“The mistake people are making is; they think the AG’s office is Kalekeni Kaphale. It’s not. All the matters relating to this case are being referred to the Solicitor General, and I’ll not interfere in that.
“The AG’s office is not a political office but lies in the civil service and objectivity is a key and will always be maintained. The legal provision [Section 20 of the ECA] had not been repealed at the time I represented MEC,” Kaphale argued.
Kaphale further said ConCourt had no powers to tackle a constitutional matter that had no Chief Justice’s certification as to what the AG’s role is.
He said the precedent being set is that any judge would wake up any day and invalidate a law without taking due process as to seek Chief Justice’s nod, insisting the Chief Justice in this matter only gave the Constitutional Court mandate to scrutinise sections 76, 77 and 40 of the Constitution.
But in the Monday judgement, judges Healey Potani, Dingiswayo Madise, Mike Tembo, Redson Kapindu and Ivy Kamanga, said they acknowledged that there were three constitutional questions that were central in the determination of the matter, adding that in to determining the constitutional questions, the court was also called upon to determine and dispose of all other issues raised in the petitions.
As the nation awaits another court battle in the Supreme Court, Chancellor Colleg professor of law, Garton Kamchedzera, described the five judges as “a new breed that exemplified a professional approach to cases one would expect from well trained and skilled legal minds”.
He said the judges, who worked under intense pressure as they raced against time, coupled by the recent attempted bribery allegations to buy justice, were meticulous, focused, applied evidence against the law aptly and were brave enough to deliver a watertight verdict that shook the world.
The professor, referring to the court’s findings that the AG was compromised having taken a partisan role, stated that resignation was the best thing for him to do.
Kamchedzera said it is sheer arrogance for the AG or MEC chairperson Jane Ansah and her commissioners to cling to their positions even after the court found them to be compromised or incompetent.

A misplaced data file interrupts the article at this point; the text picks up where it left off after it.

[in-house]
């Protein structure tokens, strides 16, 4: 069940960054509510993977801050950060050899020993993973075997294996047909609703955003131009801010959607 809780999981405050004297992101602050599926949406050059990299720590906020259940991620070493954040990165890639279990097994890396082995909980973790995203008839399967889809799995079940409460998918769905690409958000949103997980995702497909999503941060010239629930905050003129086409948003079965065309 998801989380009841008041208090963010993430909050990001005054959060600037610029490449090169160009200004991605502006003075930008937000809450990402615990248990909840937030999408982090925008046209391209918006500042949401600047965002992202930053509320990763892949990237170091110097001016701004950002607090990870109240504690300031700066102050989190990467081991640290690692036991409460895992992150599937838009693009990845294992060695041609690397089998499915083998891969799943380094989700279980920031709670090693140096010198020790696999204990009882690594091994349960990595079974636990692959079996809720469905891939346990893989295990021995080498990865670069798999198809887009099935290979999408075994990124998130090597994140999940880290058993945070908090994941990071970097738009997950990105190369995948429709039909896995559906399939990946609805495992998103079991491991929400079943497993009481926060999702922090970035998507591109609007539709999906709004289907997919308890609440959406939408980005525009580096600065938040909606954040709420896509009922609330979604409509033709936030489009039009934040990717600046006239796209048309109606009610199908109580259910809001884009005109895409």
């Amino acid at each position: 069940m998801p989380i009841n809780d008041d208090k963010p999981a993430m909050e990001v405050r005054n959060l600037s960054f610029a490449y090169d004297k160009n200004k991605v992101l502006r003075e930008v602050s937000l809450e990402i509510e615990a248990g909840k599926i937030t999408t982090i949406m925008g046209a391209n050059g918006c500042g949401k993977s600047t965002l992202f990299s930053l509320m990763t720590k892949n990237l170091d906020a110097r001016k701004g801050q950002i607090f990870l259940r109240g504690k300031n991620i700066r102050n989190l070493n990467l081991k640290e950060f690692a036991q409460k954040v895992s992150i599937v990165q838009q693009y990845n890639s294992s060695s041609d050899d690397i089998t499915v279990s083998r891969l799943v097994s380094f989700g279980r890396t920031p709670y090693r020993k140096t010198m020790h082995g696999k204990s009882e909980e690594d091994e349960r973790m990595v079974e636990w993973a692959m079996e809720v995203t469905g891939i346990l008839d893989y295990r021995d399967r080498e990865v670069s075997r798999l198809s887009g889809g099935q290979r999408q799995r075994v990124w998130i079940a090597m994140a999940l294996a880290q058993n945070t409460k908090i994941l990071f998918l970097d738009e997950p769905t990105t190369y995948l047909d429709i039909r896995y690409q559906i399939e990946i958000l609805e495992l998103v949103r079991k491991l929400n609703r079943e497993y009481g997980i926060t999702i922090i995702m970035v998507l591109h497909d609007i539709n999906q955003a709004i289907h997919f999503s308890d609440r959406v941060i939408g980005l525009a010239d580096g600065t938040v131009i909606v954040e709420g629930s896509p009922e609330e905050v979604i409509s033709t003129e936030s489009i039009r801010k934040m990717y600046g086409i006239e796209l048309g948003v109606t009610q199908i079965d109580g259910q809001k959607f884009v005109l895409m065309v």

“Whatever argument they want to advance, they are missing the point. They cannot be seen to be acting impartially after the court’s findings and criticism. What the court said, it should have been enough for them to bow out,” Kamchedzera said.
He accused the respondents of “simply trying to buy time” through the appeal, “although it is their right”.
Kamchedzera said the judges have made their names and rekindled the legal profession—and no wonder—their Monday judgement that invalidated the May 21 presidential election made headlines in major media houses globally, including BBC and Aljazeera.
Malawi received praises from some quarters and neighbouring countries as a young democracy maturing, despite the declaration by President Mutharika, first respondent in the matter, and later MEC to appeal.
University of Cape Town legal expert Danwood Chirwa also joined people on his Facebook page that are calling for Kaphale’s head.
Chirwa faulted Kaphale’s interest to cling to the case as appeal papers show that they were prepared for MEC by the AG.
“The judgement clearly says it was unethical for him to have represented MEC. Either the Attorney General has read the judgement, in which case he has deliberately chosen to act in contempt of court, or he has not read it, in which case he is incompetent and must be removed from office.
“The same applies to the [MEC] chair. Did she disobey the court by instructing the Attorney General knowing what the judgement says? The Constitutional Court has the options to throw out the papers on this ground and to hold both the chair of MEC and the Attorney General in contempt,” Chirwa argued.
But private practice lawyer John-Gift Mwakhwawa, who earlier in an interview with our sister newspaper Weekend Nation faulted MEC as to what type of case it was putting in the appeal, backed the AG in an interview yesterday.
He said he saw no issue to warrant Kaphale’s resignation, adding what all the AG should do is to follow useful guidelines the Constitutional Court gave.
“I have known the AG as a man of integrity having worked with him, if he says he will not interfere with the Solicitor General, he means it. He is one of the few professionals who have respect for rule of law,” Mwakhwawa said.